STAC33 Assignment 2

You are expected to complete this assignment on your own: that is, you may discuss general ideas with others, but the writeup of the work must be entirely your own. If your assignment is unreasonably similar to that of another student, you can expect to be asked to explain yourself.

If you run into problems on this assignment, it is up to you to figure out what to do. The only exception is if it is impossible for you to complete this assignment, for example a data file cannot be read. (There is a difference between you not knowing how to do something, which you have to figure out, and something being impossible, which you are allowed to contact me about.)

You must hand in a rendered document that shows your code, the output that the code produces, and your answers to the questions. This should be a file with .html on the end of its name. There is no credit for handing in your unrendered document (ending in .qmd), because the grader cannot then see whether the code in it runs properly. After you have handed in your file, you should be able to see (in Attempts) what file you handed in, and you should make a habit of checking that you did indeed hand in what you intended to, and that it displays as you expect.

Hint: render your document frequently, and solve any problems as they come up, rather than trying to do so at the end (when you may be close to the due date). If your document will not successfully render, it is because of an error in your code that you will have to find and fix. The error message will tell you where the problem is, but it is up to you to sort out what the problem is.

1 Hurricanes

The number of hurricanes making landfall on the east coast of the US was recorded each year from 1904 to 2014. The “hurricane season” is from June 1 to November 30 each year. The data are recorded in the file There are three columns: the year, the number of hurricanes, and period, in which the years are divided up into 25-year periods.

(a) (2 points) Read in and display (some of) the data.

my_url <- ""
hurricanes <- read_csv(my_url)
Rows: 101 Columns: 3
── Column specification ────────────────────────────────────────────────────────
Delimiter: ","
chr (1): period
dbl (2): Year, Hurricanes

ℹ Use `spec()` to retrieve the full column specification for this data.
ℹ Specify the column types or set `show_col_types = FALSE` to quiet this message.

The three columns as promised, along with one row per year.1

Note that I called my dataframe hurricanes with a lowercase h, but the number of hurricanes in it for each year is Hurricanes with an uppercase H. R is case-sensitive, so it can tell whether you mean the dataframe or the column in it. Having said that, though, you might prefer to call the dataframe hurricane_counts or something like that.2 Just make sure your name describes in some way what the dataframe contains.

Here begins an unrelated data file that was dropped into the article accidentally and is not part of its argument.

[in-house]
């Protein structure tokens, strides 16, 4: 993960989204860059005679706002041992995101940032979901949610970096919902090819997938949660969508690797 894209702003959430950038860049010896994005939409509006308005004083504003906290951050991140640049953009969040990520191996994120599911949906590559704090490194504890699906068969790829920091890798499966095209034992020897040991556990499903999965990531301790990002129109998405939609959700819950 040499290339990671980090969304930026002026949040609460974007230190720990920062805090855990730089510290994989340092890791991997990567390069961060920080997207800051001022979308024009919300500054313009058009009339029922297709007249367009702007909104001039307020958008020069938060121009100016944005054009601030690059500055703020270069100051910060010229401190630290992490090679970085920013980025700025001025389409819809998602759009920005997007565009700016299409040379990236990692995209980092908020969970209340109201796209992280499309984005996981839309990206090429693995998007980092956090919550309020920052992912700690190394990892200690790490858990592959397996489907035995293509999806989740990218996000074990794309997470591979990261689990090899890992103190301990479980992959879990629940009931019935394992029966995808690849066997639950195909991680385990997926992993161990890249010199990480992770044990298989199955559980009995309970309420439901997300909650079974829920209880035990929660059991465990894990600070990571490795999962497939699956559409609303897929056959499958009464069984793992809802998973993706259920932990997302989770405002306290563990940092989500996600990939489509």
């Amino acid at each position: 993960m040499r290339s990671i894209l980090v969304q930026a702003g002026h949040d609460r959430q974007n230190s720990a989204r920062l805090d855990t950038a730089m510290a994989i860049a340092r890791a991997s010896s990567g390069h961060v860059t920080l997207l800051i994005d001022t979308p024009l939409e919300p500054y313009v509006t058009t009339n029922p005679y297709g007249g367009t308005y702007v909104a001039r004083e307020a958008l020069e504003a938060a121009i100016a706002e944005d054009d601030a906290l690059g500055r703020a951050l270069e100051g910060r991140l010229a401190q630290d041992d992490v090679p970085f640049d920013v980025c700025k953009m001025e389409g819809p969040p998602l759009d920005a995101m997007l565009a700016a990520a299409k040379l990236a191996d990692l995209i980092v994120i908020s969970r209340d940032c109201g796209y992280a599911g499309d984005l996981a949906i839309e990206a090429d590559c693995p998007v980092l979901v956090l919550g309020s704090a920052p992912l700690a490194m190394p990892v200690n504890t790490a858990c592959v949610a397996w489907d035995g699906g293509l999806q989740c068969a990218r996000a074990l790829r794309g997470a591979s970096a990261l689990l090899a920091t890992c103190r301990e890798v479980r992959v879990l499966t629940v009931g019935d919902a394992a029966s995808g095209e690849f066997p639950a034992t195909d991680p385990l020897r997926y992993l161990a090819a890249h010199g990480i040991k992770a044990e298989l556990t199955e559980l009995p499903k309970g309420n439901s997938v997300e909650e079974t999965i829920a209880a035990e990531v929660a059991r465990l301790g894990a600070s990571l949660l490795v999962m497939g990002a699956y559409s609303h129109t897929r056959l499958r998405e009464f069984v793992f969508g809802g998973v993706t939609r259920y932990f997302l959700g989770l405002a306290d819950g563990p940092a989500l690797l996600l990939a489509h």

Extra: I did a bit of editing to get the data into this form. The original data came from a textbook by five authors all called Lock (and all related!):


I divided time into 4 parts of 25 years each (more or less):

Hurricanes2014 %>% 
  mutate(period = cut(
    breaks = c(1913, 1939, 1964, 1989, 2015), 
    labels = c("1914 to 1939", 
               "1940 to 1964", 
               "1965 to 1989", 
               "1990 to 2014"))) -> hurricanes

cut takes something that is numerical (Year) and makes it into categories according to its value, as described in the labels line. I wanted to define four categories, so I had to supply five breakpoints (why?), one below all the data values, one above all of them, and three within the data (why?) to make four groups. The definition of the breaks and labels was rather long, so I split the code up into several lines to make it easier to read.3 (An alternative would have been to define the breaks and labels into variables first, and then I could have done it on one line.)

The intervals as defined by cut are what a mathematician would call “half-open”: the interval excludes the lower value and includes the upper one. Hence 1939 is in the interval starting above 1913, and not in the interval ending in 1964.

This is the dataframe I saved for you.

(b) (3 points) Make a suitable plot of the number of hurricanes every year. It is customary on a time plot to join the points with lines.

Two quantitative variables, so a scatterplot. By tradition, time goes on the \(x\)-axis:

ggplot(hurricanes, aes(x = Year, y = Hurricanes)) + geom_point() + geom_line()